With names like 'Intergalactic Nostalgia', 'Fear Hive', 'Niche Idiot' and 'Artisanal Particle', it was a miracle to see what sensible propositions our teams came up with at last week's Internet Week experience prototyping workshop.
“I’ll just hoover the floor” as he pulled out the Dyson.
“Have you got some Sellotape?”
“Yes” she replied, handing over the Scotch tape.
There are many brands that have become generic catch all names for an entire class of products. The generic is so ingrained in our psyches that it’s difficult to imagine calling them anything else. To try and call them anything else would mark you out as a pedant. They’re a shorthand that helps makes life go along quickly.
How long does it take for a name to become a generic identifier? What happens in the meta zone when a service is crying out for a name, a visual shorthand or action to identify it by?
So this isn't an actual Smiths lyric, but this bastardised version has been rattling around in my head while thinking about the whole Instagram + Facebook thing over the last week. In trying to figure out how I feel about it I keep returning to a couple of ideas.
Part 2 in an occasional seriesabout how digital products and services can learn from real world experiences
As designers and makers we all aspire to be able to grow and improve the things we create. Either because it’s part of the plan (a minimum viable product launch), or because since release you’ve discovered new user behaviours or requirements that need to be rolled in. Or it may be because technology and standards have changed around you. Unleashing a new release is what agilistas live for. But what happens if you can’t? What happens if you can’t improve upon your original product and make a second release?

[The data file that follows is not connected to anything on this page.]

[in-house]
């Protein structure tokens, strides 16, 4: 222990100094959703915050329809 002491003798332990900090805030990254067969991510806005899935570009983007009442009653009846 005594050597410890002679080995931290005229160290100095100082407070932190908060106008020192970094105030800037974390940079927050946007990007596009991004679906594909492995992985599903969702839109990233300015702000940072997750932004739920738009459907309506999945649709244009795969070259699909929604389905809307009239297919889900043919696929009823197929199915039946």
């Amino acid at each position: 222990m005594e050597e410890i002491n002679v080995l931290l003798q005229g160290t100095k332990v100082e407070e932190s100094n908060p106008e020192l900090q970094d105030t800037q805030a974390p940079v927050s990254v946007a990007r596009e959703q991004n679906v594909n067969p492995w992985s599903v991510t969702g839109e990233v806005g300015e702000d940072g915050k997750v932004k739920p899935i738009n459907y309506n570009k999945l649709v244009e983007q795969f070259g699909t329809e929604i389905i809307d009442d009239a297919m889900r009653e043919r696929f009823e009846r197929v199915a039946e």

This could be for any number of reasons – changing priorities, budgets drying up, teams moving on or the project’s sponsors having a ‘that’ll do’ attitude. Or maybe the world has shifted, and you’re stuck with a design, product or technology platform that simply can’t be updated easily without massive investment.
A good example of this are the self-service ticket machines at railway stations. It’s difficult to imagine a more heinous crime against user experience than the machines across the National Express network. Instead of speeding up or simplifying the ticket buying process, they add complexity and hassle – what should be easy is made into a soul-destroying moment.
Last week we had our first Picle strategy meeting since getting back to blighty from SXSW. We have digested a lot of feedback from tweets, emails, reviews, articles, as well as testing it out ourselves, and it was time to step back and take a look at where we're at.
We started off by evaluating how the launch went and how people have responded to the concept of Picle. Stuart drew this rather rudimentary graph of the potential life span of Picle.
Part 1 in an occasional series about how digital products and services can learn from real world experiences.
What happens when a new service replaces one that you’re familiar with? A service that you’ve used for as long as you can remember, infrequently but at times of high emotion and potential stress?
The new service is intended to be better – speeding up a process by being available anywhere from the palm of your hand. It has the potential to make a moment in life easier, but is the transition from old to new easy or a moment of strife?
We've been looking at using barcodes for a small research project. I've haven't been too interested in the whole qr codes that open a web page on your phone thing, as it seems a lot of effort for low value result. But this service proposition from Tesco (in it's South Korean guise) is quite awe inspiring. Say hello to advertising as a service platform.
This week's presentations focus on service design. Without further ado:
1 . Urijoe created this set of slides about the tools and methods they use to communicate their service design projects for a multi-stakeholder audience. I particularly like what they say about 'making critical predictions' based on the context and information.